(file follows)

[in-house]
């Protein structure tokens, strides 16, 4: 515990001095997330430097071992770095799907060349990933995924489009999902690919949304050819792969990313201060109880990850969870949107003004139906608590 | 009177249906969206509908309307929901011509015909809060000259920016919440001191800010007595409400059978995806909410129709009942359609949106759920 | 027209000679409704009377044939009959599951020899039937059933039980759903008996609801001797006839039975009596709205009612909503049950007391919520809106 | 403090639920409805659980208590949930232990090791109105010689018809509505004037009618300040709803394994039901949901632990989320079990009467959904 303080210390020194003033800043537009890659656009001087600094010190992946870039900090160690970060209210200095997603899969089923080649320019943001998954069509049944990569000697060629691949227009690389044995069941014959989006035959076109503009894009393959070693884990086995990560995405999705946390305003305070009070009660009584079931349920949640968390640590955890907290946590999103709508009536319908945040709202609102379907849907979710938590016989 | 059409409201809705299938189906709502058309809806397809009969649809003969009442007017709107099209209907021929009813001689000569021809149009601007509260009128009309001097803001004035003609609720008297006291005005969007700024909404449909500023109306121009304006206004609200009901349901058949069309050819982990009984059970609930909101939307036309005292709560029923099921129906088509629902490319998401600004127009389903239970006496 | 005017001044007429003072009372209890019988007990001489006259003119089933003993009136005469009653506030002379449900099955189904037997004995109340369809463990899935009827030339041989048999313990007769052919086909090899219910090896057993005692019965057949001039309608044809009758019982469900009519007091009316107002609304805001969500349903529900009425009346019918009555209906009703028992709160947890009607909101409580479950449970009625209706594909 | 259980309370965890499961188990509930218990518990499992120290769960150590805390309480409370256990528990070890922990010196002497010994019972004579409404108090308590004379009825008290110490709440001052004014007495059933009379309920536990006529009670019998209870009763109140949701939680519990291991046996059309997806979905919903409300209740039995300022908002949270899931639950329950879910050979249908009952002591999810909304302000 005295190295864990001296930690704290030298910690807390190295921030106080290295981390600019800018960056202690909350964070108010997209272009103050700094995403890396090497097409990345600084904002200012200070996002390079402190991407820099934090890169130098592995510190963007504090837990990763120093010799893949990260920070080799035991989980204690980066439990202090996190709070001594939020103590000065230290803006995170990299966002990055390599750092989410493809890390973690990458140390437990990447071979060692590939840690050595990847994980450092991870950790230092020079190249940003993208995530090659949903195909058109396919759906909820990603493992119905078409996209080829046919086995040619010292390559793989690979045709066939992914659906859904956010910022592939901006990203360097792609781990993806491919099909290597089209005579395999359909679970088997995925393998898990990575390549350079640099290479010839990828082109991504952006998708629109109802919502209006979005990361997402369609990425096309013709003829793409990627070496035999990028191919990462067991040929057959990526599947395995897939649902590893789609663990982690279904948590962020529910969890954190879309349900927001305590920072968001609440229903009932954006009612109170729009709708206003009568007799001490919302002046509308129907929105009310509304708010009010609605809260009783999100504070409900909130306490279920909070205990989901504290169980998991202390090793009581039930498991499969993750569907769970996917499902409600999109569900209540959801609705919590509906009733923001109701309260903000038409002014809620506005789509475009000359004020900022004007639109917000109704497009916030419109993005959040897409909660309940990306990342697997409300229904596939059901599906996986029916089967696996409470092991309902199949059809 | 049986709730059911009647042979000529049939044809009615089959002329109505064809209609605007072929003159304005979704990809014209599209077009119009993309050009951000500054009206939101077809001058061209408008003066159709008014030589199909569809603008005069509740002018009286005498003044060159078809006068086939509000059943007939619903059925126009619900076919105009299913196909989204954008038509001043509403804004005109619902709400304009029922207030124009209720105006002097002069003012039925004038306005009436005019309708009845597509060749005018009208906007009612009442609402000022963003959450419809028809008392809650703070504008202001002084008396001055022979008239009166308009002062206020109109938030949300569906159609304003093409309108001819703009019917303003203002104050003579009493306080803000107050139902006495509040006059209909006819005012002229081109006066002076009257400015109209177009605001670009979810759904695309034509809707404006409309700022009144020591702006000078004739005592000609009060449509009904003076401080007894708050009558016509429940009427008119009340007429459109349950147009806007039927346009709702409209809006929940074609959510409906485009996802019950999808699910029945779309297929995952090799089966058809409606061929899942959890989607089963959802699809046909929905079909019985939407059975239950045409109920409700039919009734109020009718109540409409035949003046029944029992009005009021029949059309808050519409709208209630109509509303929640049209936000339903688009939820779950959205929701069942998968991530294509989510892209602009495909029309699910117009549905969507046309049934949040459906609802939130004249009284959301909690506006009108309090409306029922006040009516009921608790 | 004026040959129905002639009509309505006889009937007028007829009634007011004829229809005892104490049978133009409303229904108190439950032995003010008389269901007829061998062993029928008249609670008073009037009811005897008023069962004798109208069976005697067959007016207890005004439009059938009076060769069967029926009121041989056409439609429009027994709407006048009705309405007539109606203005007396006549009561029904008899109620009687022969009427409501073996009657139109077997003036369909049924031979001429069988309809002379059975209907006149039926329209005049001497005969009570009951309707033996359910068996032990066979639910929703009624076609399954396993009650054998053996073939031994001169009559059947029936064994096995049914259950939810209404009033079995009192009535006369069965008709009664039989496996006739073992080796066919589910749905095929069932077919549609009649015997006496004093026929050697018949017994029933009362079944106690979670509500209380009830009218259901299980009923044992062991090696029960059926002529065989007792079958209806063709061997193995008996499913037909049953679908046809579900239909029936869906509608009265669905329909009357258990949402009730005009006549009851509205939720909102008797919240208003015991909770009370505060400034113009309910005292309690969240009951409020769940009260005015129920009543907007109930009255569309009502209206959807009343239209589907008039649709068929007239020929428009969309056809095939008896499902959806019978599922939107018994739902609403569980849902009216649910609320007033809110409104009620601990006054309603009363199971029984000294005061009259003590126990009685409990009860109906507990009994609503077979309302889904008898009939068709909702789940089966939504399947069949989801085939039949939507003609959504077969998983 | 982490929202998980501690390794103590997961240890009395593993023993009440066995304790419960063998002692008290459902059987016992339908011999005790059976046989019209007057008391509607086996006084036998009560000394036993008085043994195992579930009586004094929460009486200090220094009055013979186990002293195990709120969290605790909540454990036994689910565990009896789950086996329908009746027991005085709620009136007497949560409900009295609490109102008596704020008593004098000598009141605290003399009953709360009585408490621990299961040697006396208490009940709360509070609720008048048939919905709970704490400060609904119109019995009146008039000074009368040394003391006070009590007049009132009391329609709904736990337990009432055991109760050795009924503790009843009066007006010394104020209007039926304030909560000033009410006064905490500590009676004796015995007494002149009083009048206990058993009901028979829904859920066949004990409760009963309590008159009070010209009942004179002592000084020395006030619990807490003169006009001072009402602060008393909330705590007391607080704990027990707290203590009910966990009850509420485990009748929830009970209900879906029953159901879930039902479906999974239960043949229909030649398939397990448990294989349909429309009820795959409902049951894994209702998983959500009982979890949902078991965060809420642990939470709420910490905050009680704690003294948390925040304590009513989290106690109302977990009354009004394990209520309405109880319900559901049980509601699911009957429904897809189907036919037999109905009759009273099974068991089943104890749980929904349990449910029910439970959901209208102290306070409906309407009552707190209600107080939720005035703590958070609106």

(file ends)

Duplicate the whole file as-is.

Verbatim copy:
[in-house]
């Protein structure tokens, strides 16, 4: 515990001095997330430097071992770095799907060349990933995924489009999902690919949304050819792969990313201060109880990850969870949107003004139906608590 | 009177249906969206509908309307929901011509015909809060000259920016919440001191800010007595409400059978995806909410129709009942359609949106759920 | 027209000679409704009377044939009959599951020899039937059933039980759903008996609801001797006839039975009596709205009612909503049950007391919520809106 | 403090639920409805659980208590949930232990090791109105010689018809509505004037009618300040709803394994039901949901632990989320079990009467959904 303080210390020194003033800043537009890659656009001087600094010190992946870039900090160690970060209210200095997603899969089923080649320019943001998954069509049944990569000697060629691949227009690389044995069941014959989006035959076109503009894009393959070693884990086995990560995405999705946390305003305070009070009660009584079931349920949640968390640590955890907290946590999103709508009536319908945040709202609102379907849907979710938590016989 | 059409409201809705299938189906709502058309809806397809009969649809003969009442007017709107099209209907021929009813001689000569021809149009601007509260009128009309001097803001004035003609609720008297006291005005969007700024909404449909500023109306121009304006206004609200009901349901058949069309050819982990009984059970609930909101939307036309005292709560029923099921129906088509629902490319998401600004127009389903239970006496 | 005017001044007429003072009372209890019988007990001489006259003119089933003993009136005469009653506030002379449900099955189904037997004995109340369809463990899935009827030339041989048999313990007769052919086909090899219910090896057993005692019965057949001039309608044809009758019982469900009519007091009316107002609304805001969500349903529900009425009346019918009555209906009703028992709160947890009607909101409580479950449970009625209706594909 | 259980309370965890499961188990509930218990518990499992120290769960150590805390309480409370256990528990070890922990010196002497010994019972004579409404108090308590004379009825008290110490709440001052004014007495059933009379309920536990006529009670019998209870009763109140949701939680519990291991046996059309997806979905919903409300209740039995300022908002949270899931639950329950879910050979249908009952002591999810909304302000 005295190295864990001296930690704290030298910690807390190295921030106080290295981390600019800018960056202690909350964070108010997209272009103050700094995403890396090497097409990345600084904002200012200070996002390079402190991407820099934090890169130098592995510190963007504090837990990763120093010799893949990260920070080799035991989980204690980066439990202090996190709070001594939020103590000065230290803006995170990299966002990055390599750092989410493809890390973690990458140390437990990447071979060692590939840690050595990847994980450092991870950790230092020079190249940003993208995530090659949903195909058109396919759906909820990603493992119905078409996209080829046919086995040619010292390559793989690979045709066939992914659906859904956010910022592939901006990203360097792609781990993806491919099909290597089209005579395999359909679970088997995925393998898990990575390549350079640099290479010839990828082109991504952006998708629109109802919502209006979005990361997402369609990425096309013709003829793409990627070496035999990028191919990462067991040929057959990526599947395995897939649902590893789609663990982690279904948590962020529910969890954190879309349900927001305590920072968001609440229903009932954006009612109170729009709708206003009568007799001490919302002046509308129907929105009310509304708010009010609605809260009783999100504070409900909130306490279920909070205990989901504290169980998991202390090793009581039930498991499969993750569907769970996917499902409600999109569900209540959801609705919590509906009733923001109701309260903000038409002014809620506005789509475009000359004020900022004007639109917000109704497009916030419109993005959040897409909660309940990306990342697997409300229904596939059901599906996986029916089967696996409470092991309902199949059809 | 049986709730059911009647042979000529049939044809009615089959002329109505064809209609605007072929003159304005979704990809014209599209077009119009993309050009951000500054009206939101077809001058061209408008003066159709008014030589199909569809603008005069509740002018009286005498003044060159078809006068086939509000059943007939619903059925126009619900076919105009299913196909989204954008038509001043509403804004005109619902709400304009029922207030124009209720105006002097002069003012039925004038306005009436005019309708009845597509060749005018009208906007009612009442609402000022963003959450419809028809008392809650703070504008202001002084008396001055022979008239009166308009002062206020109109938030949300569906159609304003093409309108001819703009019917303003203002104050003579009493306080803000107050139902006495509040006059209909006819005012002229081109006066002076009257400015109209177009605001670009979810759904695309034509809707404006409309700022009144020591702006000078004739005592000609009060449509009904003076401080007894708050009558016509429940009427008119009340007429459109349950147009806007039927346009709702409209809006929940074609959510409906485009996802019950999808699910029945779309297929995952090799089966058809409606061929899942959890989607089963959802699809046909929905079909019985939407059975239950045409109920409700039919009734109020009718109540409409035949003046029944029992009005009021029949059309808050519409709208209630109509509303929640049209936000339903688009939820779950959205929701069942998968991530294509989510892209602009495909029309699910117009549905969507046309049934949040459906609802939130004249009284959301909690506006009108309090409306029922006040009516009921608790 | 004026040959129905002639009509309505006889009937007028007829009634007011004829229809005892104490049978133009409303229904108190439950032995003010008389269901007829061998062993029928008249609670008073009037009811005897008023069962004798109208069976005697067959007016207890005004439009059938009076060769069967029926009121041989056409439609429009027994709407006048009705309405007539109606203005007396006549009561029904008899109620009687022969009427409501073996009657139109077997003036369909049924031979001429069988309809002379059975209907006149039926329209005049001497005969009570009951309707033996359910068996032990066979639910929703009624076609399954396993009650054998053996073939031994001169009559059947029936064994096995049914259950939810209404009033079995009192009535006369069965008709009664039989496996006739073992080796066919589910749905095929069932077919549609009649015997006496004093026929050697018949017994029933009362079944106690979670509500209380009830009218259901299980009923044992062991090696029960059926002529065989007792079958209806063709061997193995008996499913037909049953679908046809579900239909029936869906509608009265669905329909009357258990949402009730005009006549009851509205939720909102008797919240208003015991909770009370505060400034113009309910005292309690969240009951409020769940009260005015129920009543907007109930009255569309009502209206959807009343239209589907008039649709068929007239020929428009969309056809095939008896499902959806019978599922939107018994739902609403569980849902009216649910609320007033809110409104009620601990006054309603009363199971029984000294005061009259003590126990009685409990009860109906507990009994609503077979309302889904008898009939068709909702789940089966939504399947069949989801085939039949939507003609959504077969998983 | 982490929202998980501690390794103590997961240890009395593993023993009440066995304790419960063998002692008290459902059987016992339908011999005790059976046989019209007057008391509607086996006084036998009560000394036993008085043994195992579930009586004094929460009486200090220094009055013979186990002293195990709120969290605790909540454990036994689910565990009896789950086996329908009746027991005085709620009136007497949560409900009295609490109102008596704020008593004098000598009141605290003399009953709360009585408490621990299961040697006396208490009940709360509070609720008048048939919905709970704490400060609904119109019995009146008039000074009368040394003391006070009590007049009132009391329609709904736990337990009432055991109760050795009924503790009843009066007006010394104020209007039926304030909560000033009410006064905490500590009676004796015995007494002149009083009048206990058993009901028979829904859920066949004990409760009963309590008159009070010209009942004179002592000084020395006030619990807490003169006009001072009402602060008393909330705590007391607080704990027990707290203590009910966990009850509420485990009748929830009970209900879906029953159901879930039902479906999974239960043949229909030649398939397990448990294989349909429309009820795959409902049951894994209702998983959500009982979890949902078991965060809420642990939470709420910490905050009680704690003294948390925040304590009513989290106690109302977990009354009004394990209520309405109880319900559901049980509601699911009957429904897809189907036919037999109905009759009273099974068991089943104890749980929904349990449910029910439970959901209208102290306070409906309407009552707190209600107080939720005035703590958070609106």